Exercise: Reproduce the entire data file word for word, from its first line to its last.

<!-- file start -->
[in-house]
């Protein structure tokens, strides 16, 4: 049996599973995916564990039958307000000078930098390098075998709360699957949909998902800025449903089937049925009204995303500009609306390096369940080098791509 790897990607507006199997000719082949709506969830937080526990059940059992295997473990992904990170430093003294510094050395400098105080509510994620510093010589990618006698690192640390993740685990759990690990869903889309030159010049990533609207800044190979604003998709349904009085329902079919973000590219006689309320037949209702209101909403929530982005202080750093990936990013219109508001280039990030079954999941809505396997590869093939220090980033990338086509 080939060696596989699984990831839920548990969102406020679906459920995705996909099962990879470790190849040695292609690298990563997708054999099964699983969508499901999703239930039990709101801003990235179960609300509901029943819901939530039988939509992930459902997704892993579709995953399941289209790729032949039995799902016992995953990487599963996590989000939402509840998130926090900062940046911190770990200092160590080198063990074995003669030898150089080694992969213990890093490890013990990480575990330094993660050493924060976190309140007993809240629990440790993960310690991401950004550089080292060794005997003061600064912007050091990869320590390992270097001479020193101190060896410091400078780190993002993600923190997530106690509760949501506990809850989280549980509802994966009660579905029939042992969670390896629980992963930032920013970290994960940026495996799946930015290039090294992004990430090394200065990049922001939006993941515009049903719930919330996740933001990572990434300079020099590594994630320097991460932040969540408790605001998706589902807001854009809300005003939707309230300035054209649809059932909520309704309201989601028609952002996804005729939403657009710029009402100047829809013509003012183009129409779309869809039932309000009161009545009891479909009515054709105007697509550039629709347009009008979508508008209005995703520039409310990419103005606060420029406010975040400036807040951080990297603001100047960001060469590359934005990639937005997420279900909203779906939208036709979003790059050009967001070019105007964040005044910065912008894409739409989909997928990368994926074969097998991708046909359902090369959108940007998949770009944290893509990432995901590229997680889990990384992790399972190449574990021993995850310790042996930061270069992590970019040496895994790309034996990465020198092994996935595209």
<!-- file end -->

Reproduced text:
[in-house]
């Protein structure tokens, strides 16, 4: 049996599973995916564990039958307000000078930098390098075998709360699957949909998902800025449903089937049925009204995303500009609306390096369940080098791509 790897990607507006199997000719082949709506969830937080526990059940059992295997473990992904990170430093003294510094050395400098105080509510994620510093010589990618006698690192640390993740685990759990690990869903889309030159010049990533609207800044190979604003998709349904009085329902079919973000590219006689309320037949209702209101909403929530982005202080750093990936990013219109508001280039990030079954999941809505396997590869093939220090980033990338086509 080939060696596989699984990831839920548990969102406020679906459920995705996909099962990879470790190849040695292609690298990563997708054999099964699983969508499901999703239930039990709101801003990235179960609300509901029943819901939530039988939509992930459902997704892993579709995953399941289209790729032949039995799902016992995953990487599963996590989000939402509840998130926090900062940046911190770990200092160590080198063990074995003669030898150089080694992969213990890093490890013990990480575990330094993660050493924060976190309140007993809240629990440790993960310690991401950004550089080292060794005997003061600064912007050091990869320590390992270097001479020193101190060896410091400078780190993002993600923190997530106690509760949501506990809850989280549980509802994966009660579905029939042992969670390896629980992963930032920013970290994960940026495996799946930015290039090294992004990430090394200065990049922001939006993941515009049903719930919330996740933001990572990434300079020099590594994630320097991460932040969540408790605001998706589902807001854009809300005003939707309230300035054209649809059932909520309704309201989601028609952002996804005729939403657009710029009402100047829809013509003012183009129409779309869809039932309000009161009545009891479909009515054709105007697509550039629709347009009008979508508008209005995703520039409310990419103005606060420029406010975040400036807040951080990297603001100047960001060469590359934005990639937005997420279900909203779906939208036709979003790059050009967001070019105007964040005044910065912008894409739409989909997928990368994926074969097998991708046909359902090369959108940007998949770009944290893509990432995901590229997680889990990384992790399972190449574990021993995850310790042996930061270069992590970019040496895994790309034996990465020198092994996935595209």